Human rights, medical ethics on trial

Michael Kaiyatsa

While it is common knowledge that every citizen, including prisoners, has a right to take part, or not, in medical research, including the right to know the medication that is being administered to them when sick, this was not the case for two prisoners who were dignosed with Multi-Drug Resistant tuberculosis (TB). WEZZIE GAUSI writes.

Four years is relatively a long time but thirty-five-year-old Uze Hamisa of Likuni, Lilongwe, still experiences fatigue, something he attributes to medical treatment he was exposed to while serving his 10-year sentence at Maula Prison.

He was convicted of theft in 2015.


“I was diagnosed with tuberculosis in 2018. To make matters worse, medical personnel told me that it was Multi-Drug Resistant TB,” he said.

Immediately after the prognosis, he was separated from the 289 inmates who were on his section of the prison.

He understood the situation pretty well.


“Chances of transmitting the disease to others were high, considering that all of us were using one toilet and one bathroom,” Hamisa said.

It was not just him that tested positive for Mycobacterium tuberculosis, the bacterium that causes TB; five others did, too.

Mycobacterium tuberculosis attacks any part of the body such as the kidney, spine and brain.

However, according to the World Health Organisation, not everyone infected with TB bacteria becomes sick.

“In my case, however, being diagnosed with that type of TB had implications. MDR-TB was relatively new in this country. I got depressed by the news,” he said.

After a while, they were taken to Bwaila Hospital for treatment.

Since MDR was a new kind of TB, the six inmates were used as case studies for testing drugs.

“Come to think of it; we could get an injection and 21 tablets of drugs a day. Whenever we were given the medication, we could lose consciousness immediately.

“I don’t know how we survived that procedure. I don’t even know what kind of medication I was receiving but all I know is that we were given the injection early in the morning. After receiving the injection, everyone could fall unconscious until around 5pm— meaning we were doing everything, in terms of answering to the call of nature, where we were sleeping,” he lamented.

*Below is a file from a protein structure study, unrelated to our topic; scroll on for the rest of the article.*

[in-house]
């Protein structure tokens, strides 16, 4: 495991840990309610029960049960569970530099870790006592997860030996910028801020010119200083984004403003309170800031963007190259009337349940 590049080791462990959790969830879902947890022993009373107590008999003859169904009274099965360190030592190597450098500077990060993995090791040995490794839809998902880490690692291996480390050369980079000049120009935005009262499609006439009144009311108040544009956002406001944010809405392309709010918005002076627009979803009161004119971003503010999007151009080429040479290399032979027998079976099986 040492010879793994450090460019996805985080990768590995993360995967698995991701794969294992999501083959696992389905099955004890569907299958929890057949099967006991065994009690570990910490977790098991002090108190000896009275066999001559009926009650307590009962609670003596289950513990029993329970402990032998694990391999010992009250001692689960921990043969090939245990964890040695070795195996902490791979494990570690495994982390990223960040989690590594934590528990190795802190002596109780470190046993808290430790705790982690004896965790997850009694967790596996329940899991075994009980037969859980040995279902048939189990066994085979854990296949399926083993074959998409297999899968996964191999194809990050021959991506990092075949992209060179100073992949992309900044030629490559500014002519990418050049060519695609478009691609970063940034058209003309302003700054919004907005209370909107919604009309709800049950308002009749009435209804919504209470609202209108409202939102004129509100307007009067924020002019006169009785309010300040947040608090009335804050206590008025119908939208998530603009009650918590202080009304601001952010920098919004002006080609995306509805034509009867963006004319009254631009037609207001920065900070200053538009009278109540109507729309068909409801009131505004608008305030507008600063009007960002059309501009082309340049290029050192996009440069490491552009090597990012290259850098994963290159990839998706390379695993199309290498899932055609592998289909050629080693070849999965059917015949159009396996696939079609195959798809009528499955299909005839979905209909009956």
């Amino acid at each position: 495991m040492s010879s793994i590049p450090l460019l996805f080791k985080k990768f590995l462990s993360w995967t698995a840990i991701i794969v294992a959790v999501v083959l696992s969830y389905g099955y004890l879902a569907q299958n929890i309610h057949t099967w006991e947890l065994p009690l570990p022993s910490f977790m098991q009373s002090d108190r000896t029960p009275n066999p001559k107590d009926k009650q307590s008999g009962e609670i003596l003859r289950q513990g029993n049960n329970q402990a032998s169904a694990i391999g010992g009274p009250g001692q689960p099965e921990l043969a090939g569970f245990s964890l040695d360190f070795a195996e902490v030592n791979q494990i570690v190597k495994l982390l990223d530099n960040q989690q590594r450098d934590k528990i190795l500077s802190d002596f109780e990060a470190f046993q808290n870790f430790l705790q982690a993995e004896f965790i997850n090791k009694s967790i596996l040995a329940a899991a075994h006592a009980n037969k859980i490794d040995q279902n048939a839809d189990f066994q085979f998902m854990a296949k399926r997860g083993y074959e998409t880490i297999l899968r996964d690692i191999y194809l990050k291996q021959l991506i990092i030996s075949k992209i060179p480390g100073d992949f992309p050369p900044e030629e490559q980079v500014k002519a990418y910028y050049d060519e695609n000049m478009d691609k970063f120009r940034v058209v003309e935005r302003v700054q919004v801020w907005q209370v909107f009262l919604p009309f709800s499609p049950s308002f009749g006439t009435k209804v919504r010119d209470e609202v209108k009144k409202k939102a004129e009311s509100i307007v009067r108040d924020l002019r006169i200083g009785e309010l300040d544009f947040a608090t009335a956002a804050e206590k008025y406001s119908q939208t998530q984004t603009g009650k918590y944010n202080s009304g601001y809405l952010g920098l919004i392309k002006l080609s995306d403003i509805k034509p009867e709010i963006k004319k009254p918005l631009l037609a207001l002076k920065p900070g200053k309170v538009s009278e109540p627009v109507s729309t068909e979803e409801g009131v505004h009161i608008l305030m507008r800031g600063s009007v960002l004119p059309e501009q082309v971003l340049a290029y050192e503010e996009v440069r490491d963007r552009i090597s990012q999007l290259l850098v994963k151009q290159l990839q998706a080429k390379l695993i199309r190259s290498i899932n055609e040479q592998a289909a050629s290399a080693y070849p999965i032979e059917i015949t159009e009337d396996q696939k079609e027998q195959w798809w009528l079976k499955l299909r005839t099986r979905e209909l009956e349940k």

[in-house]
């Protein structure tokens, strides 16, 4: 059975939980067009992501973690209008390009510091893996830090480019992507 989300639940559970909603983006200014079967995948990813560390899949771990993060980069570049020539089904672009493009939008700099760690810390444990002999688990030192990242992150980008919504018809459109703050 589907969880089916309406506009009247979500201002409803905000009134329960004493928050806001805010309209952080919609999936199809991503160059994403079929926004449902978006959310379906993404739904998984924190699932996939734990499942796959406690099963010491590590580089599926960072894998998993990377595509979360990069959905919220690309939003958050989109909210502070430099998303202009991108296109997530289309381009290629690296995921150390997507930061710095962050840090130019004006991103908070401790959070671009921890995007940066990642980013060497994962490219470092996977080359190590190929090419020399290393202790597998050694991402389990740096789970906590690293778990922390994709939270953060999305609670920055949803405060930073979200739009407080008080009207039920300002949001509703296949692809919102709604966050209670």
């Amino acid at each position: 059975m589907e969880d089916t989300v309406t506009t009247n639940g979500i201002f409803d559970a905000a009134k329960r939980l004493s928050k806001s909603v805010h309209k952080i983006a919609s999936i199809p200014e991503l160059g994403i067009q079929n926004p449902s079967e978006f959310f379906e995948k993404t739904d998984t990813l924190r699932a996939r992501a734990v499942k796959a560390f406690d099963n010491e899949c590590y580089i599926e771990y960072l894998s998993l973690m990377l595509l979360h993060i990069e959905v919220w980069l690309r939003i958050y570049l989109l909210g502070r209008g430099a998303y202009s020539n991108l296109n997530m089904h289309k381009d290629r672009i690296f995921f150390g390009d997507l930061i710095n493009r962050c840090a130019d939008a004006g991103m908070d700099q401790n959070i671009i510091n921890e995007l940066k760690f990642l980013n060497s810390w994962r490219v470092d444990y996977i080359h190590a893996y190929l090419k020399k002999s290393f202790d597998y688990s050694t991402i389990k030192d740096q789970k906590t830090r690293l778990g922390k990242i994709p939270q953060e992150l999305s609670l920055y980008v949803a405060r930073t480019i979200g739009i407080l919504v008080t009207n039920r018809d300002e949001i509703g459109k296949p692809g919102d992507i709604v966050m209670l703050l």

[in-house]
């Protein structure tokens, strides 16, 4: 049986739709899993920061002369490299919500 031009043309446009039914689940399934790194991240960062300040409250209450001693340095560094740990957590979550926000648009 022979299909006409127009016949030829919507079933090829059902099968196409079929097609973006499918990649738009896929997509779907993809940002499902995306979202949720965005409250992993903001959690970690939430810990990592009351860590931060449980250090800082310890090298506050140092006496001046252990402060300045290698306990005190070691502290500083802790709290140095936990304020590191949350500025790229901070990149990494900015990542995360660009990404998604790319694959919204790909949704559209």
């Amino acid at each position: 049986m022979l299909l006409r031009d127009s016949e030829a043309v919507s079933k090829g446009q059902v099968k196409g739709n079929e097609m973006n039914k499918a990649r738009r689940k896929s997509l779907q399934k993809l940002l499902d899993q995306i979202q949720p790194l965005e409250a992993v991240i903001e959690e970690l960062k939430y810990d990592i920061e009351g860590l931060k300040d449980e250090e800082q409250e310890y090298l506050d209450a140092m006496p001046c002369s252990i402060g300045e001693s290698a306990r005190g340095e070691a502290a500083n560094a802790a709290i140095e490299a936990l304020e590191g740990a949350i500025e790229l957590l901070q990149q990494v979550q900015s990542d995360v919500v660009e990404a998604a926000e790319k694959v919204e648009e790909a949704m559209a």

Hamisa was not alone in the predicament. Another ex-prisoner who tested positive for MDR-TB, 36-year-old Anthony Masitala, claimed that he was forced to take medication he did not know.

“As a result, my skin complexion got darker than before because of the medical processes I went through when they were experimenting on me and others at Bwaila Hospital in Lilongwe. I suspect that, for the two years I spent at the hospital, I received tablets equivalent to three buckets of 50 litres of water and about 200 injections.

“The experiment that was conducted on us was very bad. We went through stigma and discrimination as our relatives were not allowed to come closer to us,” Masitala said.

Centre for Human Rights and Rehabilitation Executive Director Michael Kaiyatsa said what happened to the ex-prisoners was inhumane and a violation of human rights.

He said every person has a right to give consent before any medical experiment is done on their body.

“This is very sad. We understand that MDR-TB is a deadly disease but medical people could have informed the inmates about what they were to face through the treatment,” Kaiyatsa said.

Ministry of Health Head of Research Collins Mitambo said, before any researcher starts implementing a study, the ministry has to approve it.

He said, in the case of the ex-prisoners, it was unfortunate that the study was done on them without them knowing what they were going to face.

“No one is supposed to do any research in this country without following the right procedures. Of course, we, as an office, have not received any official complaint about what happened but patients have the right to know the medical prescription they are receiving and know the effects of the same,” Mitambo said.

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